This year’s Digital ID World was in Anaheim California, and ran from September 8-10. I really enjoyed this conference — the feel for me wasn’t the usual sense of a “broadcast medium”, it wasn’t so much a big show as a big conversation. I know that attendance was lower than usual, and perhaps if you were an Identity implementer/manager looking to find peers in the same verticals, etc, this might have been a problem – but with respect to access to the speakers, and access to vendors, you could not beat this conference.
Of course, given that I was a speaker myself I could be biased, but I thought that the agenda was comprehensive and well put together, and that each speaker taught me something that I hadn’t known before (thanks to Eric for giving me the opportunity to be part of it all).
On Tuesday I participated in a panel with Dale Olds, Denise Tayloe, Bob Blakley, and Paul Trevithick on Open Source Projects and their contribution to User-Centric Identity, and the conversation was lively, with lots of participation from the audience as well.
One of the debates we jumped into during the panel was around the term “user-centric”. A central theme in Jamie Lewis’ keynote was that ‘centric’ in general is bad, but I can honestly say that I didn’t understand the justification for this opinion — the speech talked about moving away from “ours” and “theirs”… but what does that mean? In the panel, Bob stated that he didn’t like user-centric because it personified the “male mafia” conflict model (hopefully I paraphrased that correctly), which confused me even further. Did they think that by changing the names that somehow the essentials of the negotiations would change?
I accosted Bob after the panel to get to the bottom of it, and the point eventually came out to be that in his mind centrism is all about getting what you want at cost to everyone else. His opinion of user-centrism is that it’s all about the user holding all the other parties hostage, and that a model that strives for mutual benefit between all parties is a better thing to pursue. This could very well be the case, but — holy cow some specifics might be useful here. Who should be pursuing what at which level? Protocol design? Deployment design? Product design? I am left with only a vague idea that I am somehow doing something wrong but with no sense of what right might be.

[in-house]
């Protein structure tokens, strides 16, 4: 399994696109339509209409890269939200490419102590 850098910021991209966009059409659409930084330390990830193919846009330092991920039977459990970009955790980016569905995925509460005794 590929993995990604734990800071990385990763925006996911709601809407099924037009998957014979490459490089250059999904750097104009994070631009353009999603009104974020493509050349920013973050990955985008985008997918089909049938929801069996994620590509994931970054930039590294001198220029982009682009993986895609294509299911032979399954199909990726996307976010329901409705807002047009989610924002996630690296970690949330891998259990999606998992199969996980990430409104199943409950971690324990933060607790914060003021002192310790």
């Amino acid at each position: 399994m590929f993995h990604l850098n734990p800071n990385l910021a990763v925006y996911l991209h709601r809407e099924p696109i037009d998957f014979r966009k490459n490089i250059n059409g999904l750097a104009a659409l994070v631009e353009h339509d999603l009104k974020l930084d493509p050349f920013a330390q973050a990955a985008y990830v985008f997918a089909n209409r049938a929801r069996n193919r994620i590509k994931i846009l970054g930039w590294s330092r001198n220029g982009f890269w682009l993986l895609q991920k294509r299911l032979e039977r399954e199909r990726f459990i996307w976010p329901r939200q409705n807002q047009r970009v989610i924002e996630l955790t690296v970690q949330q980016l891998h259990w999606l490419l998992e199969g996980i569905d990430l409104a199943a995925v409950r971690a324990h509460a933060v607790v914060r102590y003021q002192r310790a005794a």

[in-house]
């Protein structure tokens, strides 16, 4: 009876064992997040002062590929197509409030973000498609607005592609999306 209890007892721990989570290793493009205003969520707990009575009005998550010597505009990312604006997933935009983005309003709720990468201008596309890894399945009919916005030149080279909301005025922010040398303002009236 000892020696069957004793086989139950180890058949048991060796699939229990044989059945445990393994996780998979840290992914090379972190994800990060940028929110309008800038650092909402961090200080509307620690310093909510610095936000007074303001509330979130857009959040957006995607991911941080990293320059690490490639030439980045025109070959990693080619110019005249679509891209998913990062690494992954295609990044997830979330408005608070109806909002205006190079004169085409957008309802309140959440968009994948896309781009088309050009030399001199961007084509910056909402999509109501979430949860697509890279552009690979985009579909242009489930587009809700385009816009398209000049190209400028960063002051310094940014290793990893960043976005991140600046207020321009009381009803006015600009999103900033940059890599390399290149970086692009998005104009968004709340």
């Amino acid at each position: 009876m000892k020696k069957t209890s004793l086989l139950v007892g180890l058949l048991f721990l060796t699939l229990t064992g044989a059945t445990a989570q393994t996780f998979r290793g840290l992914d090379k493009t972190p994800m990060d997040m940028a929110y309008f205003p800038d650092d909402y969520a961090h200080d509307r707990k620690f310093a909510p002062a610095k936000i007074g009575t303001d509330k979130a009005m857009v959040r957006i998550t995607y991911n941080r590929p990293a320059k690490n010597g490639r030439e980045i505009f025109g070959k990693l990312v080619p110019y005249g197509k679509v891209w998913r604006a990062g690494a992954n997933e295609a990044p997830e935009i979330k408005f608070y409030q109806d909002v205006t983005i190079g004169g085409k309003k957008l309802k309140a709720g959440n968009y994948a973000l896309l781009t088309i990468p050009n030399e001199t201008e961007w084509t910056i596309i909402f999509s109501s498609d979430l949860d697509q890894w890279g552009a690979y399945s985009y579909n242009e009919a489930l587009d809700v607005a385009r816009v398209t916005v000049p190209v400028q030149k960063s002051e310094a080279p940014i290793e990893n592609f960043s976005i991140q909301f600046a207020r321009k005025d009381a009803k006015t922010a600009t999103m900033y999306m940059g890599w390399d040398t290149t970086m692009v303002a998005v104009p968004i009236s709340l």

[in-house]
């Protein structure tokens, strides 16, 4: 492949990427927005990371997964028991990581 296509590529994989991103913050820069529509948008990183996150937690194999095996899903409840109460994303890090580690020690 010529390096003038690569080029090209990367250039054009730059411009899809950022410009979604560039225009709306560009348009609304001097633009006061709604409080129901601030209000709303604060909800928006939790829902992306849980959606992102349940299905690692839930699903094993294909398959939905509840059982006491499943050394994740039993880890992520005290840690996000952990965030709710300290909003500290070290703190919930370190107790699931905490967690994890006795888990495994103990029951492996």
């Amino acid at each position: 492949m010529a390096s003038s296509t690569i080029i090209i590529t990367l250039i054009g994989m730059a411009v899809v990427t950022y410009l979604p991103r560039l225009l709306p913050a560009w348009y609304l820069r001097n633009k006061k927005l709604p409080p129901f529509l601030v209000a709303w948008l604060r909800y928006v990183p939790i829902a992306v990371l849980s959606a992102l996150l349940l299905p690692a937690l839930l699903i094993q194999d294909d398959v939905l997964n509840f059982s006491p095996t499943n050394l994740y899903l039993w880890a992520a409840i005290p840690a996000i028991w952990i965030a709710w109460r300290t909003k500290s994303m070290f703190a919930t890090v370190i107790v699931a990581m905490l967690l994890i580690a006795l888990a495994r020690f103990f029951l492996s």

Sure, there are a few blind worshippers of the cult of user-centric out there, but I firmly believe that common sense has to win out in deployment scenarios, and that various technologies should and will be used where applicable to solve problems. I myself am perfectly aware that if information cards are a hammer, not everything out there is a nail – is that what Bob is worried about? Either way, saying that centrism is bad does not help me to know what is good, and to be honest, it isn’t going to change how I put things together either. If the intention is to change how I put things together, I will need a rationale. If somebody wants to argue with the way I’m looking at this technology, I am more than open to it, but I want a debate, not a smear campaign.
If, on the other hand, all this is about is finding a positive, all-encompassing touchy-feely name to give to the systems-formerly-known-as-user-centric so that isn’t all about conflict, fine — pick a new name already. I only ask that if you’re going to diss the current buzzword, can you please at least supply an alternative suggestion. Otherwise we end up in limbo where nobody wants to use the old term, but nobody has a new term either, making us all look like indecisive idiots.
So let’s just decide, mmm’kay? If there is a conversation to be had, let’s have it so that we can move forward. There is important work to be done that I’d like to see branded with a simple, clear message in the next little while. Anything that stands in the way needs to be dealt with, and soon.
Unified messaging is becoming nearer and dearer to my heart as time goes on, as you’ll see when I get to my next blog entry, summarizing the talk I gave at DIDW: The Plot to Kill Identity.